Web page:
The young ones can have higher levels because, one, they are smaller and two, if they breastfed (and I am pro-breastfeeding, don’t get me wrong) they were exposed to concentrated amounts of chemicals which tend to be stored in the mother’s fatty tissue, which breaks down and enters the bloodstream as the mother loses weight postpartum. Even a bottle-fed baby (on dairy formula) could ingest a lot of chemicals this way, considering what cows are fed these days.

  11. Elaine Says:

    I do what I can and what I feel God would have me do for my children’s and family’s well being. There is only so much we can do and I refuse to jump on every band wagon just because in a few years some scientist comes along w/new info that refutes the previous. I can’t live as a yoyo.

  12. cristen Says:

    I am so far behind the curve on this one–not even using environmentally friendly cleaning products yet, and really only started recycling this past summer! blame it on living in Mississippi…but I did start buying organic milk for my 1 1/2, 3, and 5 yr-olds, and organic chicken. It’s all so daunting. Liz’s comments did make me feel better. Please do make it your pet project, and let us know what you find!

  13. Belinda Says:

    I still feel guilty every time I give my child even organic dairy products–I can’t get the words of my doctor out of my head, when he was telling ME to give up dairy for the sake of my health, and I whined, “Even organic, hormone-free milk?”: “Belinda, it doesn’t matter if it’s organic. It’s still cow’s milk. It’s still a concentrated hormone formula designed to optimize the growth and development of baby cows.” I think his point was that there’s no such thing as “hormone-free” milk.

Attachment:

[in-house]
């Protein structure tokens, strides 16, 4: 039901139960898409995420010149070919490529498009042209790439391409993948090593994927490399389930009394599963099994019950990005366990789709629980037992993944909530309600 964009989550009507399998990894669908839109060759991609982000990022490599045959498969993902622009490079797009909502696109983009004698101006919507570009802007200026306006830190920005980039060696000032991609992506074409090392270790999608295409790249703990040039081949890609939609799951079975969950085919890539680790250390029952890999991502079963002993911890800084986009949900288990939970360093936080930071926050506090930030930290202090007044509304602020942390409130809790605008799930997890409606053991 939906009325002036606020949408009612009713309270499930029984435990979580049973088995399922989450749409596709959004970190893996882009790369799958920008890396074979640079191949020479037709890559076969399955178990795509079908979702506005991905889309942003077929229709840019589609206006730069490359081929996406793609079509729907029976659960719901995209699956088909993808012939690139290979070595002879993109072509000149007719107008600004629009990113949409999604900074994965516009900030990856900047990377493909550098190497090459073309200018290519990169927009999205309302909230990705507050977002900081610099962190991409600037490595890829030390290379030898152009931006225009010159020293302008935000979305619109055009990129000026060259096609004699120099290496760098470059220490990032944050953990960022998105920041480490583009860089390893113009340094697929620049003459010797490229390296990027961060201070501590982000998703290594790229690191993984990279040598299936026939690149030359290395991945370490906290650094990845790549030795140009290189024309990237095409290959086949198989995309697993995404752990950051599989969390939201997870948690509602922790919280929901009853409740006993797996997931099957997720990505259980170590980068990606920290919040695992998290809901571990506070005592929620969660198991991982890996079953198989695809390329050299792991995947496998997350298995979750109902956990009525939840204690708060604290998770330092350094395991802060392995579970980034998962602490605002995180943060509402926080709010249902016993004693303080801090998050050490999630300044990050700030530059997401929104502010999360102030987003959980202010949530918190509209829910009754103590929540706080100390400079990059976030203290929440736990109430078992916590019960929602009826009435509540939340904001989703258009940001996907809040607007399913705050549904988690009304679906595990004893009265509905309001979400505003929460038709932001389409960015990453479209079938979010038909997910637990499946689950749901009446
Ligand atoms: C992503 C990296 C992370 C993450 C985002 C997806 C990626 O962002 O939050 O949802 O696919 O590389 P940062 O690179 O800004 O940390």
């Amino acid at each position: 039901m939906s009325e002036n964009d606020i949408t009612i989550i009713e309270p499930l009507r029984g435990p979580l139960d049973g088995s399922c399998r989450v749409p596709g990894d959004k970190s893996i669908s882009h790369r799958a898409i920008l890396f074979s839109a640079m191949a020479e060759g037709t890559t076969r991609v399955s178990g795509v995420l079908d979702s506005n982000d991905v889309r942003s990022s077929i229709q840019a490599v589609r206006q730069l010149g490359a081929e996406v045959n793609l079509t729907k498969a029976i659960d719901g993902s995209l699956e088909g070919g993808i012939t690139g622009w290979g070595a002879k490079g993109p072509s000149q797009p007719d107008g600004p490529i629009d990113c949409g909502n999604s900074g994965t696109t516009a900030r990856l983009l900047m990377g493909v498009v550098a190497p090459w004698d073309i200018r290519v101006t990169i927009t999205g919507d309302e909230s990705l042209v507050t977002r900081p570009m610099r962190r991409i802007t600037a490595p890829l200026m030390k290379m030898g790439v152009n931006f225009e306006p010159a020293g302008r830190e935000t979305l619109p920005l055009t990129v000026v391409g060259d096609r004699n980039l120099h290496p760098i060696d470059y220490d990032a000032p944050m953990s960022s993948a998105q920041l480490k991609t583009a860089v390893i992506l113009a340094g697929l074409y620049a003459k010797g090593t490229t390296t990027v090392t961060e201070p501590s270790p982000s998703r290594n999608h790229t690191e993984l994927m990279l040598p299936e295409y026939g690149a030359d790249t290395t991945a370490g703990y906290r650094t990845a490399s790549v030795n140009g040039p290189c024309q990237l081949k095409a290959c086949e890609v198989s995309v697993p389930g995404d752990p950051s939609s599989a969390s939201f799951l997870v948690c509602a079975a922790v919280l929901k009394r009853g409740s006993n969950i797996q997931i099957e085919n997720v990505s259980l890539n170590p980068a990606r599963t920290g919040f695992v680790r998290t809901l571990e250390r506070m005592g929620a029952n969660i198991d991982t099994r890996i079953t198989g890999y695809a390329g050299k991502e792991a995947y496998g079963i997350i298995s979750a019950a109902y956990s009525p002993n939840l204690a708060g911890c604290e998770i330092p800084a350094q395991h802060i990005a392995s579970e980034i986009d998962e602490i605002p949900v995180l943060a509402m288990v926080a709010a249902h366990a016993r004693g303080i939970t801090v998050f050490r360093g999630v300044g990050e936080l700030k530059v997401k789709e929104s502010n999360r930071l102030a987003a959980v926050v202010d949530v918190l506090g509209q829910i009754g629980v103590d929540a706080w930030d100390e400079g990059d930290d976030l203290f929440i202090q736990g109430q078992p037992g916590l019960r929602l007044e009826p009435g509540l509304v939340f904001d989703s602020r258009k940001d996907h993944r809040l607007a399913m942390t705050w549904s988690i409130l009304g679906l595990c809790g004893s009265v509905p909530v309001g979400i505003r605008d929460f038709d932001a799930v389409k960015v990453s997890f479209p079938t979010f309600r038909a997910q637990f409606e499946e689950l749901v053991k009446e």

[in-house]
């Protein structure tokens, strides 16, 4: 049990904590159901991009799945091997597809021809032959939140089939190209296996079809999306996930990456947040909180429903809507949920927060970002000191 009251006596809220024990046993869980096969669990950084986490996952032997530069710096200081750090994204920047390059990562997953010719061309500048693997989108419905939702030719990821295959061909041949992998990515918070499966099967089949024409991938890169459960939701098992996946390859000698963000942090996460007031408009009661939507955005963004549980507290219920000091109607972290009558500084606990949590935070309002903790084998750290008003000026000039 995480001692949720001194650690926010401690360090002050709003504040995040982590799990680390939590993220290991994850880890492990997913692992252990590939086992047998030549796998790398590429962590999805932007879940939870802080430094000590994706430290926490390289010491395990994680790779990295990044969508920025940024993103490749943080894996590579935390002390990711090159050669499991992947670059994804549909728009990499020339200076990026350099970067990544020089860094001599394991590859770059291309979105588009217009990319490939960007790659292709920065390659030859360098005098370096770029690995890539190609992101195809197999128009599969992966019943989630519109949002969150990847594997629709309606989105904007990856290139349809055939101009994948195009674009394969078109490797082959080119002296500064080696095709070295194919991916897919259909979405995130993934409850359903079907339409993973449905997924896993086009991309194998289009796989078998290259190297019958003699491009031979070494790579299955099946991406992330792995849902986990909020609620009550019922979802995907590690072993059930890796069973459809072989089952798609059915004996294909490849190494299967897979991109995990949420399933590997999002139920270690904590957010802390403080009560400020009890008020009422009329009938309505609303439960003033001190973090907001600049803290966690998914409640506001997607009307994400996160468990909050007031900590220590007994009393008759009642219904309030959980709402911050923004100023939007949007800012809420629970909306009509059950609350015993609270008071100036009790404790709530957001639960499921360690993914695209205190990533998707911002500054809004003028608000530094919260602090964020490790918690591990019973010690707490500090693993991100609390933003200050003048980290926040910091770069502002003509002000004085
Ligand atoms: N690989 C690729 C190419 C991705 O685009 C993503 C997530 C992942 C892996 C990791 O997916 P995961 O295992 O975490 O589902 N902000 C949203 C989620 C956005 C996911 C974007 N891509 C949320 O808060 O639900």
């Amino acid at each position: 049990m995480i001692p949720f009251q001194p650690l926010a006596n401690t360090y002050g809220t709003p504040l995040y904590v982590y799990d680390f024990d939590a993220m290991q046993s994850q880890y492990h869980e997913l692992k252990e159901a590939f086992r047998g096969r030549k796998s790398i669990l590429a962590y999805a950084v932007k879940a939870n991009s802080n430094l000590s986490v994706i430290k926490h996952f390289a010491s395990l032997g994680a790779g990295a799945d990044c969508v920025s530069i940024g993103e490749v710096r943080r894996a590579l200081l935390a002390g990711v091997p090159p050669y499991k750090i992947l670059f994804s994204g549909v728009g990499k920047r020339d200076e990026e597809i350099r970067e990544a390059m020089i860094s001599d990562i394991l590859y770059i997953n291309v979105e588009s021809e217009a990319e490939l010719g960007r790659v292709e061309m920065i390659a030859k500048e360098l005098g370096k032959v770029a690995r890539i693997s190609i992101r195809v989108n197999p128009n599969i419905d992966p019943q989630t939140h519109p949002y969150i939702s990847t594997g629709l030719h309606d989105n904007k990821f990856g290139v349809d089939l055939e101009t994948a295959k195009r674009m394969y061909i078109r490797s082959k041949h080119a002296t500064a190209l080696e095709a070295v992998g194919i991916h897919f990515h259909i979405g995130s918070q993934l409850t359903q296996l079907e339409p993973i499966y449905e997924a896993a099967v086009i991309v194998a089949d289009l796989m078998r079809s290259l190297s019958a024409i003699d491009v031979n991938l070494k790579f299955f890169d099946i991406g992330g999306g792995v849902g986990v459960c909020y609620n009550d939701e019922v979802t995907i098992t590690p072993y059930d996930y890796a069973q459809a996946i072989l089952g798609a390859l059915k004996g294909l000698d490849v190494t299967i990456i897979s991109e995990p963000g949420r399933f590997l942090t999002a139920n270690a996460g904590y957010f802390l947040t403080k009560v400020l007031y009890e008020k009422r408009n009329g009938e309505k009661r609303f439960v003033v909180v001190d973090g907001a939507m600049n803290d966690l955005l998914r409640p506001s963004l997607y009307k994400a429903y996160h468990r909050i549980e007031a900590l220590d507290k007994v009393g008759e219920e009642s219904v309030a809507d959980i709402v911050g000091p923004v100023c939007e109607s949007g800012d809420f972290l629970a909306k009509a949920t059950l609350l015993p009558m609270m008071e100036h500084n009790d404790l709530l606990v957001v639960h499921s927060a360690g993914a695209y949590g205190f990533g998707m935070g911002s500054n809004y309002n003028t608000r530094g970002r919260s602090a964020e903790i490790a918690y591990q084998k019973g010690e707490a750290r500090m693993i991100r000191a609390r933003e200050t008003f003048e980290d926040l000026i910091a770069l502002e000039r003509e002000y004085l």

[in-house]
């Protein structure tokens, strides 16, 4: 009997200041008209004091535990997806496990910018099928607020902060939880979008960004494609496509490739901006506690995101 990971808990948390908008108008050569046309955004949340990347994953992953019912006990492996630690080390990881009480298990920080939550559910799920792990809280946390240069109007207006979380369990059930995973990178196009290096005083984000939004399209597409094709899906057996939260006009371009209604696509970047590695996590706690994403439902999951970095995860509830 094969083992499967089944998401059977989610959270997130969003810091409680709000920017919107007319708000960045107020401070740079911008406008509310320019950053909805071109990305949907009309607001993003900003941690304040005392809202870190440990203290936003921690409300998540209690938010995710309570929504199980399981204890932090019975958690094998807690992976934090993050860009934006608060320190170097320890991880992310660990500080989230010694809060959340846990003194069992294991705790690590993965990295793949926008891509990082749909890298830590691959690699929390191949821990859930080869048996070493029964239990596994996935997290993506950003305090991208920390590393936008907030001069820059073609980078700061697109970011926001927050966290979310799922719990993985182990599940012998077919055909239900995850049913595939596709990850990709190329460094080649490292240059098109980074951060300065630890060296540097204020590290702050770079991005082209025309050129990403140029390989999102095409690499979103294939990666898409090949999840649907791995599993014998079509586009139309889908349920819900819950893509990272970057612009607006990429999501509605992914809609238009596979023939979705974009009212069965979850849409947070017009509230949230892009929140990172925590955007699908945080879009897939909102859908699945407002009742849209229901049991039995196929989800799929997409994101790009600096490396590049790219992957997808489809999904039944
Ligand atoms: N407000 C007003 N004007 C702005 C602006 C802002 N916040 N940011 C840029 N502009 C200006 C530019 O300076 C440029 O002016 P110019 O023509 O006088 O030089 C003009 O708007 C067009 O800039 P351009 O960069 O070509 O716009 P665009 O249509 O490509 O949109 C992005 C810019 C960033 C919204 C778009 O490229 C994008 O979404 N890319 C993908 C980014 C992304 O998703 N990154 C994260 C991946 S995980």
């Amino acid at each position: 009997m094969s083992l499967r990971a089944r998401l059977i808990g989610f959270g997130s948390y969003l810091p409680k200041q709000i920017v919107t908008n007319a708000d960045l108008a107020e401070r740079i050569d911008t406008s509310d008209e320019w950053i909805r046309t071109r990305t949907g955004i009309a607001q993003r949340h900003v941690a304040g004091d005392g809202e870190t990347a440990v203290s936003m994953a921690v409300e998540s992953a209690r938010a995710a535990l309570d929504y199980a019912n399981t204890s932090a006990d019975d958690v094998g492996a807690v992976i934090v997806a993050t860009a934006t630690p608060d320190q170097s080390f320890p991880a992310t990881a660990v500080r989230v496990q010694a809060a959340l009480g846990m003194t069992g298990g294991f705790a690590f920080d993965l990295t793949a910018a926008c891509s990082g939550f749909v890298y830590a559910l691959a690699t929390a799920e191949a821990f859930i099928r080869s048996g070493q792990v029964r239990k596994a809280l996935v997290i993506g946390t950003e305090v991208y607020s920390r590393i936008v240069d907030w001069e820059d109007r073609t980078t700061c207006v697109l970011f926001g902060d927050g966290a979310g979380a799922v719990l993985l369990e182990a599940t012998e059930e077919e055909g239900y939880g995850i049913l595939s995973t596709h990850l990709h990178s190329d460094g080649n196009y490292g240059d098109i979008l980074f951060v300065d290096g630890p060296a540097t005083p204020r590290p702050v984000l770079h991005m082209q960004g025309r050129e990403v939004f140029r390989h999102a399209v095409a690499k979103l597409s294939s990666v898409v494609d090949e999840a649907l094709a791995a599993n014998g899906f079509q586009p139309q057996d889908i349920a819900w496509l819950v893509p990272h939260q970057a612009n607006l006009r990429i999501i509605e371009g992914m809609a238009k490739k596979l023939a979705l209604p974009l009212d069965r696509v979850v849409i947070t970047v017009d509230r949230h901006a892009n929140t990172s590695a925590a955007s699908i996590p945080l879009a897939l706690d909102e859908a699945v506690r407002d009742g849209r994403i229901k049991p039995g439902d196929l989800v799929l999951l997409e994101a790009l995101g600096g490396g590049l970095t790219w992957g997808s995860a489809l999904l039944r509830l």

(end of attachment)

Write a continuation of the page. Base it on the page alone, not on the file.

Who am I kidding? I feel guilty about almost every decision I make as a mother, because there’s always “something better.”

  14. gorillabuns Says:

    this is why i drink. to drown away the guilt of everything i do. at least that is what i tell myself.

  15. jody Says:

    Organic rice milk here, although my oldest boy is a milkaholic.

    Plastics…yup, a problem. Bill used to be an industrial hygiene engineer, and knows much about all of those mentioned above. We don’t heat anything in plastic, only glass. I started using cast iron and steel pans. The kids drink out of glass cups, but we do have some small plastic ones.

    My biggest worry is the chemicals on veggies and fruits etc. And those in drinking water. Where we used to live, there were 2 cases of primary lung cancer in women in their 30’s (so vrey rare in non-smoking women), and 3 children diagnosed with the same type of brain tumor. Not to mention several cases of lymphoma. I just have to wonder what was in that well water everyone was drinking.

    Will have to check the steel sippy cups.

  16. Liz in Australia Says:

    I’ve been reading up about the chemicals in plastics and kitchenwares recently and was thoroughly depressed at the amount of stuff I would have to replace (if that were even possible) in order to get rid of all the culprits in my house. The stuff is insidious.

    At least I can feel virtuous about my non-use of toxic cleaning chemicals. Although not perhaps about the state of my house.

  17. Maddy Says:

    I think people like to feel in control and that they are doing the “right” thing for their family. But I think it’s an illusion. Even still, of course I fall prey to this as well. We all want to keep our kids safe.

    I love my Chlorox cleanup (bleach-based). Without it I wouldn’t feel safe cleaning my kitchen after cooking raw chicken, etc. But I realize many would say it is environmentally unsound and I shouldn’t use it. I just have more faith in bleach than many new chemicals that supposedly kill germs.